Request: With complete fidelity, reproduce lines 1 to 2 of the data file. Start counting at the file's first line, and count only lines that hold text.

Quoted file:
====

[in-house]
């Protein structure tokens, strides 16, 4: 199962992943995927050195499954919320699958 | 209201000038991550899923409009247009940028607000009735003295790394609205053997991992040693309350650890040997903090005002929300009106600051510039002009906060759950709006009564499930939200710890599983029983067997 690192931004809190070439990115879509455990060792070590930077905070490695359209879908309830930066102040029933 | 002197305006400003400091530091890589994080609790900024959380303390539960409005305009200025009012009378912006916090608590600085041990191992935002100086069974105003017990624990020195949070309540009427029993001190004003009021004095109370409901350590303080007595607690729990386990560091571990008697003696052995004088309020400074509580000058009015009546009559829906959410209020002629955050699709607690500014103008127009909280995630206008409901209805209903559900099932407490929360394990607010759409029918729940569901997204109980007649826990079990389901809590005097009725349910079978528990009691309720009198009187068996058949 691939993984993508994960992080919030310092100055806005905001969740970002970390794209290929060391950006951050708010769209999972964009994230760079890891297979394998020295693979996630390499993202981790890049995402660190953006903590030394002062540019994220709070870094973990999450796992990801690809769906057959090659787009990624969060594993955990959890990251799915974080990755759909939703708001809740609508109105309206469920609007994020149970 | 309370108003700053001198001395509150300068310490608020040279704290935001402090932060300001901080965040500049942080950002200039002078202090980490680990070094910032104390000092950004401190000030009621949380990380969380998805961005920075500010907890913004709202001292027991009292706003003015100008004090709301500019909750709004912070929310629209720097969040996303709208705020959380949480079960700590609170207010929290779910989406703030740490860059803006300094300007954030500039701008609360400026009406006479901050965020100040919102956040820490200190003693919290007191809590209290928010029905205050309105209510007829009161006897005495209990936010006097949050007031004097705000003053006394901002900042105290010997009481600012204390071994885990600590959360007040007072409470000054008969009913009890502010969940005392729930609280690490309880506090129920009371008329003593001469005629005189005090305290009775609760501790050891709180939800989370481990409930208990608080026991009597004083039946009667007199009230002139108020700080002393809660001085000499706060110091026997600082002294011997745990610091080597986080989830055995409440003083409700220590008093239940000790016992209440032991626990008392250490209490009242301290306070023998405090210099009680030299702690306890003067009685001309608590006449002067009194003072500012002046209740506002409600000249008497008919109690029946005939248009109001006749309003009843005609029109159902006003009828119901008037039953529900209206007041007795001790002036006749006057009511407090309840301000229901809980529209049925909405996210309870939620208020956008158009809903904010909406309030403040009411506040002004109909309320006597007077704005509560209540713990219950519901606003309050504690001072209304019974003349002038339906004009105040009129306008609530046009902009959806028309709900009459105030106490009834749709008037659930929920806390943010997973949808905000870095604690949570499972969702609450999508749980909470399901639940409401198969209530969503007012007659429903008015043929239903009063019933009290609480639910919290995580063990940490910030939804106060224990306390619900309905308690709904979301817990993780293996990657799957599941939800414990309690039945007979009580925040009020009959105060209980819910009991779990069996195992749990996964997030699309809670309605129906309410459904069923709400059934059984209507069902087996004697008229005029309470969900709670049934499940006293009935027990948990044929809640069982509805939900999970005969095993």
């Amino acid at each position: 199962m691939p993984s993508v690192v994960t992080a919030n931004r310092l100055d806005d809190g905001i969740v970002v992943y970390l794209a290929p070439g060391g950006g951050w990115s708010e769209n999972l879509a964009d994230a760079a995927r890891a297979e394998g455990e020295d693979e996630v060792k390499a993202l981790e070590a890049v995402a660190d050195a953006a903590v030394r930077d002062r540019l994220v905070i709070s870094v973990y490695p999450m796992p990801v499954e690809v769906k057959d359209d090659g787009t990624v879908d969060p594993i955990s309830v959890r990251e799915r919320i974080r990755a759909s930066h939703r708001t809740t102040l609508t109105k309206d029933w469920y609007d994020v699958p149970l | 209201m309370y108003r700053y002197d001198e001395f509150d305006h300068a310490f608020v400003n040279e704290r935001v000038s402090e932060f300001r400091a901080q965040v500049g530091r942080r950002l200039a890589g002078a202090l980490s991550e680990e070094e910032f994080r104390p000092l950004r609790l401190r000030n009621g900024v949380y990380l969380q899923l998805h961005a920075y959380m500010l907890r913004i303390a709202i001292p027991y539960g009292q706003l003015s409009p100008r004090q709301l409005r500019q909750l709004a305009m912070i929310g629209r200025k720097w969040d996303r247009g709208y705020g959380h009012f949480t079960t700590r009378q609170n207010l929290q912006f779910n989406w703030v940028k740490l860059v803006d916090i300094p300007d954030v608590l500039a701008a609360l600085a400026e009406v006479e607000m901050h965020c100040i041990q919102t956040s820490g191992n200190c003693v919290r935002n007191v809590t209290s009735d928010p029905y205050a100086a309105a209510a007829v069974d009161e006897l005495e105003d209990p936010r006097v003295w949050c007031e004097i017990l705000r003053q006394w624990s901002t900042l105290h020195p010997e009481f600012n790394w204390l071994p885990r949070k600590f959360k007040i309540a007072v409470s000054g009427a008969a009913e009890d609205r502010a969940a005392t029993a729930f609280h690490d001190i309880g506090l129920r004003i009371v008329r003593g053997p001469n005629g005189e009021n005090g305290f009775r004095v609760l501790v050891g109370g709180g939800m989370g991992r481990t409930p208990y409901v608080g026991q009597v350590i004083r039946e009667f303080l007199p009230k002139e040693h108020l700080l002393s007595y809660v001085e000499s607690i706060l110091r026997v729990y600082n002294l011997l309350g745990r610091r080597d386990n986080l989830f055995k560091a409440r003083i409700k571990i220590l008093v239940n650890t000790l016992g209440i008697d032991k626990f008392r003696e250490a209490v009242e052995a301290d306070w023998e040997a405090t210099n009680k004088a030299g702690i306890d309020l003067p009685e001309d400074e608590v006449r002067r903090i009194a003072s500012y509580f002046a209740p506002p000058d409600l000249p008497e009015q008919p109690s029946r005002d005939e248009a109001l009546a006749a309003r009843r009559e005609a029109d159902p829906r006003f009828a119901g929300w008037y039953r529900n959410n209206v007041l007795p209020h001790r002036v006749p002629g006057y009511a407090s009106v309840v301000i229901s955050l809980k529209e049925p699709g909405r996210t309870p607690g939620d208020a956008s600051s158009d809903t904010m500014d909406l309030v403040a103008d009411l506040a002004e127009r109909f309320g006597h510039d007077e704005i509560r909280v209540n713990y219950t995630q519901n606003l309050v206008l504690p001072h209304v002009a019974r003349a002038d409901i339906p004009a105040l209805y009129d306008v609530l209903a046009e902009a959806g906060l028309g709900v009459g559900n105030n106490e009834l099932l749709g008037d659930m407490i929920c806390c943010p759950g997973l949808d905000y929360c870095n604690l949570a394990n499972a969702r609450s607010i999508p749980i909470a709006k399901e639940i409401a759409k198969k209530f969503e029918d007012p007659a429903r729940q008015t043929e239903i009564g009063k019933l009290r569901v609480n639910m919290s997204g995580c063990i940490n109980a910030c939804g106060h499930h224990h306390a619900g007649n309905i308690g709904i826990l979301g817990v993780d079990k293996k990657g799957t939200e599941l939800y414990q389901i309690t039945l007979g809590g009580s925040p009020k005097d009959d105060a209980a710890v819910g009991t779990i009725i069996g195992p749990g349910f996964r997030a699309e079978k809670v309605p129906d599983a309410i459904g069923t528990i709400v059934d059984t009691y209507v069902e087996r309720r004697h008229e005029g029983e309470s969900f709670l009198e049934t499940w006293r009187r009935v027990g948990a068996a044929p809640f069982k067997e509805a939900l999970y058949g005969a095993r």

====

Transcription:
[in-house]
């Protein structure tokens, strides 16, 4: 199962992943995927050195499954919320699958 | 209201000038991550899923409009247009940028607000009735003295790394609205053997991992040693309350650890040997903090005002929300009106600051510039002009906060759950709006009564499930939200710890599983029983067997 690192931004809190070439990115879509455990060792070590930077905070490695359209879908309830930066102040029933 | 002197305006400003400091530091890589994080609790900024959380303390539960409005305009200025009012009378912006916090608590600085041990191992935002100086069974105003017990624990020195949070309540009427029993001190004003009021004095109370409901350590303080007595607690729990386990560091571990008697003696052995004088309020400074509580000058009015009546009559829906959410209020002629955050699709607690500014103008127009909280995630206008409901209805209903559900099932407490929360394990607010759409029918729940569901997204109980007649826990079990389901809590005097009725349910079978528990009691309720009198009187068996058949 691939993984993508994960992080919030310092100055806005905001969740970002970390794209290929060391950006951050708010769209999972964009994230760079890891297979394998020295693979996630390499993202981790890049995402660190953006903590030394002062540019994220709070870094973990999450796992990801690809769906057959090659787009990624969060594993955990959890990251799915974080990755759909939703708001809740609508109105309206469920609007994020149970 | 309370108003700053001198001395509150300068310490608020040279704290935001402090932060300001901080965040500049942080950002200039002078202090980490680990070094910032104390000092950004401190000030009621949380990380969380998805961005920075500010907890913004709202001292027991009292706003003015100008004090709301500019909750709004912070929310629209720097969040996303709208705020959380949480079960700590609170207010929290779910989406703030740490860059803006300094300007954030500039701008609360400026009406006479901050965020100040919102956040820490200190003693919290007191809590209290928010029905205050309105209510007829009161006897005495209990936010006097949050007031004097705000003053006394901002900042105290010997009481600012204390071994885990600590959360007040007072409470000054008969009913009890502010969940005392729930609280690490309880506090129920009371008329003593001469005629005189005090305290009775609760501790050891709180939800989370481990409930208990608080026991009597004083039946009667007199009230002139108020700080002393809660001085000499706060110091026997600082002294011997745990610091080597986080989830055995409440003083409700220590008093239940000790016992209440032991626990008392250490209490009242301290306070023998405090210099009680030299702690306890003067009685001309608590006449002067009194003072500012002046209740506002409600000249008497008919109690029946005939248009109001006749309003009843005609029109159902006003009828119901008037039953529900209206007041007795001790002036006749006057009511407090309840301000229901809980529209049925909405996210309870939620208020956008158009809903904010909406309030403040009411506040002004109909309320006597007077704005509560209540713990219950519901606003309050504690001072209304019974003349002038339906004009105040009129306008609530046009902009959806028309709900009459105030106490009834749709008037659930929920806390943010997973949808905000870095604690949570499972969702609450999508749980909470399901639940409401198969209530969503007012007659429903008015043929239903009063019933009290609480639910919290995580063990940490910030939804106060224990306390619900309905308690709904979301817990993780293996990657799957599941939800414990309690039945007979009580925040009020009959105060209980819910009991779990069996195992749990996964997030699309809670309605129906309410459904069923709400059934059984209507069902087996004697008229005029309470969900709670049934499940006293009935027990948990044929809640069982509805939900999970005969095993």